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Flaigg, Norman G.
Sphaeralcea angustifolia (Cav.) G. Don
Copper globemallow, Copper-mallow, Globe mallow
Synonym(s): Phymosia cuspidata, Sphaeralcea angustifolia ssp. cuspidata, Sphaeralcea angustifolia ssp. lobata, Sphaeralcea angustifolia var. cuspidata, Sphaeralcea angustifolia var. lobata, Sphaeralcea angustifolia var. oblongifolia, Sphaeralcea cuspidata, Sphaeralcea emoryi ssp. nevadensis, Sphaeralcea emoryi var. nevadensis
USDA Symbol: span3
USDA Native Status: L48 (N)
This plant’s flowers vary in color from lavender to salmon, red, and pale pink, this one is salmon-colored and is distinguished by its narrow leaves, 1–2 inches long, many of them folded in half down the middle, and all of them wavy on the edges. Normally it is 2–3 feet tall, but sometimes up to 6 feet. The flowers do not bloom regularly on the stem from bottom to top; new blossoms may appear high or low on the stem. The 5 petals are 1/2 inch long, and the flowers are cup-shaped. They usually bloom between June and November and may bloom more than once during that time if rains are favorable.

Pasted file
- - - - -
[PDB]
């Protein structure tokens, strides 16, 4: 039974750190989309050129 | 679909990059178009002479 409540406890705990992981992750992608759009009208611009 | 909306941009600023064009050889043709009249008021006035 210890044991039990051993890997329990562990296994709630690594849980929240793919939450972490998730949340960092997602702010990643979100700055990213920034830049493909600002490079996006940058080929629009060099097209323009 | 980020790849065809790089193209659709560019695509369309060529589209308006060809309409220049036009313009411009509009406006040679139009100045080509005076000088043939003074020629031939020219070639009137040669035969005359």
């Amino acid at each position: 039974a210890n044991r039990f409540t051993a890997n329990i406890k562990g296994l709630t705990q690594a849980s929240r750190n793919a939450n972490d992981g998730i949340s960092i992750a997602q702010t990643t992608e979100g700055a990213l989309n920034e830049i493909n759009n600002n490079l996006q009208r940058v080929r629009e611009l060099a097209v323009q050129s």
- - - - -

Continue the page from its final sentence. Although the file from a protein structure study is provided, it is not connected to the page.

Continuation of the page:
Plant CharacteristicsDuration: Perennial Habit: Herb Leaf Arrangement: Alternate Leaf Complexity: Simple Breeding System:
Flowers Bisexual Size Notes:
1-2 feet. Fruit: Size Class:
Bloom InformationBloom Color: Orange
Bloom Time: Feb , Mar , Apr , May , Jun , Jul , Aug , Sep , Oct , Nov
, TX Native Habitat:
Prairie, Plains, Meadows, Pastures, Savannahs, Hillsides, Slopes
Growing ConditionsWater Use: Low
Light Requirement: Part Shade
Soil Moisture: Dry
Soil Description: Calcareous, Sandy, Sandy Loam, Medium Loam, Clay Loam, Clay, Gypseous
BenefitUse Ornamental: Attractive, Blooms ornamental, Easily grown, Long-blooming
Use Wildlife: Browse, Nectar-Bees, Nectar-Butterflies, Nectar-insects, Seeds-Granivorous birds, Seeds-Small mammals.
Conspicuous Flowers: yes
Larval Host: Common checkered skipper.
PropagationPropagation Material: Seeds
Herbarium Specimen(s)NPSOT 0498
Collected Mar. 23, 1992 in Bexar County by Lottie Millsaps
Record Last Modified: 2008-04-06
Research By: TWC Staff